Lori and William Small

For the past several years, retail real estate has been the black sheep of the investment real estate industry. Reports of declining mall sales and failing properties have filled industry publications. Fears that online retailers will kill brick-and-mortar retailers have kept many investors away from retail properties, forcing capitalization rates upward and making retail property purchases challenging to finance.

Evolving technology, along with changes in consumer behavior, is creating disruption in the retail sector. Where and how people buy goods is changing rapidly. The biggest factor impacting retail is the trend of sales moving from brick-and-mortar stores to online retail. Currently, only 9 percent of total retail sales take place online, but that number is increasing by 15 percent per year with about 64 percent of U.S. households having an Amazon Prime account. This trend has led to a record number of store closings of 8,000 to 10,000 per year, and space absorption has turned negative for malls and lifestyle centers across the country. 

Despite the negative news in the retail sector, gross retail sales are increasing at a healthy pace and brick-and-mortar retailers are fighting back with promising new strategies. In fact, retail store openings are continuing to outpace store closings and great locations still rent for premium prices.

But retailing, as we’ve known it, is changing. The next generation of retailing is becoming a melting pot of e-commerce platforms, physical stores, sophisticated supply networks and showrooms. Successful stores are giving customers things they can’t get online such as convenience, knowledgeable staff, the ability to examine an item up close and try things on. The new world of retailing needs to be more entertaining with an emphasis on the consumer experience. If done properly, shopping in the real world can be much more interesting and fun than shopping online.

So how does this translate into successful real estate investing, leasing and asset management in a resort town like Aspen? The value of commercial real estate in resort destinations like Aspen is heavily dependent on the success of the retail and restaurant sectors. In Aspen, roughly 82 percent of total sales and consumption taxes, excluding lodging taxes, are directly or indirectly related to the retail and restaurant sectors. So the health of these two sectors is directly related to the health of the commercial real estate sector.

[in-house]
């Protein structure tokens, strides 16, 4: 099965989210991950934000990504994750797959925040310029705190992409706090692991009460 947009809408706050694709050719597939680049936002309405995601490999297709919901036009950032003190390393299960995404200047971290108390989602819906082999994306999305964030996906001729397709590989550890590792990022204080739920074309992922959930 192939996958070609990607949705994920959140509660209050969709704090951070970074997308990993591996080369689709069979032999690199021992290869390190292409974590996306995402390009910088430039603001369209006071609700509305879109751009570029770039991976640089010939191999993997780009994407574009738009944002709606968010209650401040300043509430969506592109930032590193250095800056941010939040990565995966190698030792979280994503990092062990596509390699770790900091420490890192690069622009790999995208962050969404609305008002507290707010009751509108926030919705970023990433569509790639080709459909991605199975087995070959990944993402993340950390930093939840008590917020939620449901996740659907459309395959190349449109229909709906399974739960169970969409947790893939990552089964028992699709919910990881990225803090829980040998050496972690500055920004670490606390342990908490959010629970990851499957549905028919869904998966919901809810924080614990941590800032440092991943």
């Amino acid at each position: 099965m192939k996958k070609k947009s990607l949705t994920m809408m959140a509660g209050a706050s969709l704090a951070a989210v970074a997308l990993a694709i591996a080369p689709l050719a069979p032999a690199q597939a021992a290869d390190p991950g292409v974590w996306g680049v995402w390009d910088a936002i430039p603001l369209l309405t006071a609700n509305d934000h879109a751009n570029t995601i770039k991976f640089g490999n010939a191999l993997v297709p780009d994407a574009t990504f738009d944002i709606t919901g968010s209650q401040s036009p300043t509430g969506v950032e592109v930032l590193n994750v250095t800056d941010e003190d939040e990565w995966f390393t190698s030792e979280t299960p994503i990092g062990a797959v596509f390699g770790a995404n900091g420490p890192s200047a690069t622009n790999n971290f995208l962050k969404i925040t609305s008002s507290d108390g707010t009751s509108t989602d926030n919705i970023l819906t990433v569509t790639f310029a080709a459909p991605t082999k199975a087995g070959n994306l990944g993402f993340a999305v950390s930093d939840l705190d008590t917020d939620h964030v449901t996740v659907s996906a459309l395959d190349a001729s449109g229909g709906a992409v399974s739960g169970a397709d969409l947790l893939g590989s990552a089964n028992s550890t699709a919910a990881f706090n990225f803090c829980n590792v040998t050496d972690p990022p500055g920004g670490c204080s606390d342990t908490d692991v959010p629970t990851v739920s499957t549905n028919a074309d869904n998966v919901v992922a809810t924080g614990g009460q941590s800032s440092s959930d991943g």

Successful investors, owners and asset managers of commercial properties in Aspen need to pay attention to these evolving trends in retailing. The question that investors and owners need to ask when buying and leasing properties is: How well are the existing tenants, or potential new tenants, adapting to the new world of retailing? Are they on the cutting edge of this rapidly changing retailing environment or are they falling behind? Retailers who are not making the kind of changes needed to survive in the new retailing environment are likely to start seeing declining sales, which could lead to less value for the commercial landlord as well as issues of lease defaults and potential bankruptcy.

Landlords and asset managers hoping to create the greatest value, particularly in a resort community like Aspen, should be seeking out specific retailing concepts and not settling for whoever is willing to pay today’s asking rent. Even though tenants are capable of leasing a space for the asking rent today, it doesn’t mean they will prosper over the long term and increase the value of a building. The health of Aspen’s retail core is heavily dependent on the right mix of retail tenants, restaurants and bars that will continue to attract and entertain shoppers and consumers. 

Lori Small is a luxury real estate broker associate with Coldwell Banker Mason Morse; William Small is the founder and CEO of Zenith Realty Advisors LLC, a commercial-investment real estate advisory and investment firm. Lori can be reached at and William can be reached at